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From: "Peter Bohning" <>
To: "Benjamin Eikel" <>,
Subject: Re: mingw errors 1.3.0 1.4.0
Date: Fri, 5 Jan 2018 17:29:43 +0100

I don't know why I'm compiling Cmake either.  But certainly it should be just as easy to compile something from distributed source with a working development environment as it should be to download binary files that may or may not be appropriate.  Regardless of whether something like cmake is a reasonable solution to development for multiple platforms, certainly a compiler knows more of what platform it's on than do binary files.
Your experience aside, clearly cmake is less than perfect given the difficulties I have on a relatively standard setup, and I think my point still stands that it's potentially unnecessary.
Sent: Thursday, January 04, 2018 at 1:41 PM
From: "Benjamin Eikel" <>
To: "Peter Bohning" <>
Subject: Re: mingw errors 1.3.0 1.4.0
Dear Peter,

Am Donnerstag, 4. Januar 2018, 19:22:20 CET schrieb Peter Bohning:
> Sorry. Didn't mean to sound hostile, I'm mostly just sarcastic. I've just
> been doing this stuff for so many years and nothing ever changes. I know
> most people use autoconf, I've always kind of wondered why. It goes
> through and checks for all these types and sizes and which functions are
> supported... I don't really understand why POSIX compliance isn't... I
> don't know, more complete and supported by the government or something...
> most of the setups and operating systems are basically the same, I don't
> get why this is all such a mess.
> But here... there's like 10 different types here, right? Wouldn't it be
> easier to put them in separate files, and have a windows and a *nix
> compile? I mean that's basically all there is now: windows and *nix... I'm
> not even saying anything about libzip here, this whole thing just seems
> crazy to me... this is 2018... are you telling me I have to compile this
> whole other cmake thing, which also won't compile on my mingw, just to
> define like ten different types for libzip? And that's the same problem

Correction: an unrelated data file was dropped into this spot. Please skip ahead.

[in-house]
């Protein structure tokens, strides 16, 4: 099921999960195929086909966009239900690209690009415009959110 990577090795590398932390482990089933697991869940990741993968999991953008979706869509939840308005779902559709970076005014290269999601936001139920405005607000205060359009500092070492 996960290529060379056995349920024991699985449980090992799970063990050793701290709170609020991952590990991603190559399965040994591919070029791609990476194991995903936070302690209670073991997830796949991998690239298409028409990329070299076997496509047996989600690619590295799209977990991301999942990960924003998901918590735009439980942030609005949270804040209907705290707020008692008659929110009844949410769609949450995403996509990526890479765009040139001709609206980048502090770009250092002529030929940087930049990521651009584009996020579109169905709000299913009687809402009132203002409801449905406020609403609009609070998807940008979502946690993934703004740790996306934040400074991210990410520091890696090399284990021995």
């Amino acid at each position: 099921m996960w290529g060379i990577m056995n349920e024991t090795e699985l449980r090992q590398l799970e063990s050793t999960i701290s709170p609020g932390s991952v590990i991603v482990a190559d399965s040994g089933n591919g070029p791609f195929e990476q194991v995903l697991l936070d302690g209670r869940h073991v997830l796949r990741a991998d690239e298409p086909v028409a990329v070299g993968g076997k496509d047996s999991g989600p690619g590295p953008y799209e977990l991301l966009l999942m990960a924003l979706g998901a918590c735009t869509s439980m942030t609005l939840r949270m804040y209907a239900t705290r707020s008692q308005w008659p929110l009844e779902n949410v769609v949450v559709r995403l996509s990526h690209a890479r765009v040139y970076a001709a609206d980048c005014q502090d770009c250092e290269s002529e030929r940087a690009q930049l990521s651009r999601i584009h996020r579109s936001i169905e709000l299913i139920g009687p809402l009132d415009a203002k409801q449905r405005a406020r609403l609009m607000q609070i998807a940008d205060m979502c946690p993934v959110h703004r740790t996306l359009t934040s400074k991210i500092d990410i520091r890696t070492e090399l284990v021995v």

> with autoconf... it's like you sit there waiting for it to run through
> configure and all these types, and the actual program uses a handful of
> them...
> I would like the application I wrote to be easy for people to compile and
> install... if I didn't, I would write my own makefile for libzip, quite
> frankly, and just define the types as necessary.
> I don't know what to do and I don't really have time to deal with it. cmake
> won't compile. I guess it doesn't matter. I'm not getting paid for my
> application, why go through this hassle. Yeah I guess maybe I'll write my
> own makefile for libzip, it can't be more trouble than getting cmake to
> compile.

I followed this mailing thread and I cannot understand why you are trying to
compile CMake at all. Lubomir already told you that you can download [1] a
pre-built CMake binary release for Windows. You can choose from a Windows
win64-x64 [2] or win32-x86 [3] Installer, or the ZIP files on CMake's download
Furthermore, concerning your other remarks about CMake: from my experience as
a software developer as well as as a user building free software from source,
CMake is a very helpful (build a project for the IDE of your choice), flexible
(use different compilers, find libraries on many platforms), and user friendly
(usable on command line as well as with Qt GUI) tool.

Kind regards


> Sent: Thursday, January 04, 2018 at 8:06 AM
> From: "Dieter Baron" <>
> To: "Peter Bohning" <>
> Cc: "libzip mailing list" <>
> Subject: Re: mingw errors 1.3.0 1.4.0
> hi,
> On 04.01.2018, at 03:04 , Peter Bohning <> wrote:
> And libzip is not that complicated. What does it need cmake for anyway?
> Just for fun? Just to stay trendy?
> We need to check which functions and types the platform libzip is compiled
> on supports. There are two common tools to do this: autoconf/automake and
> cmake. Since we want to support Windows and autoconf needs sh(1) (which is
> not available on Windows), cmake is our only practical option.
> BTW, I would really appreciate it if you could tone it down a little; you
> come across as rather aggressive.
> yours,
> dillo

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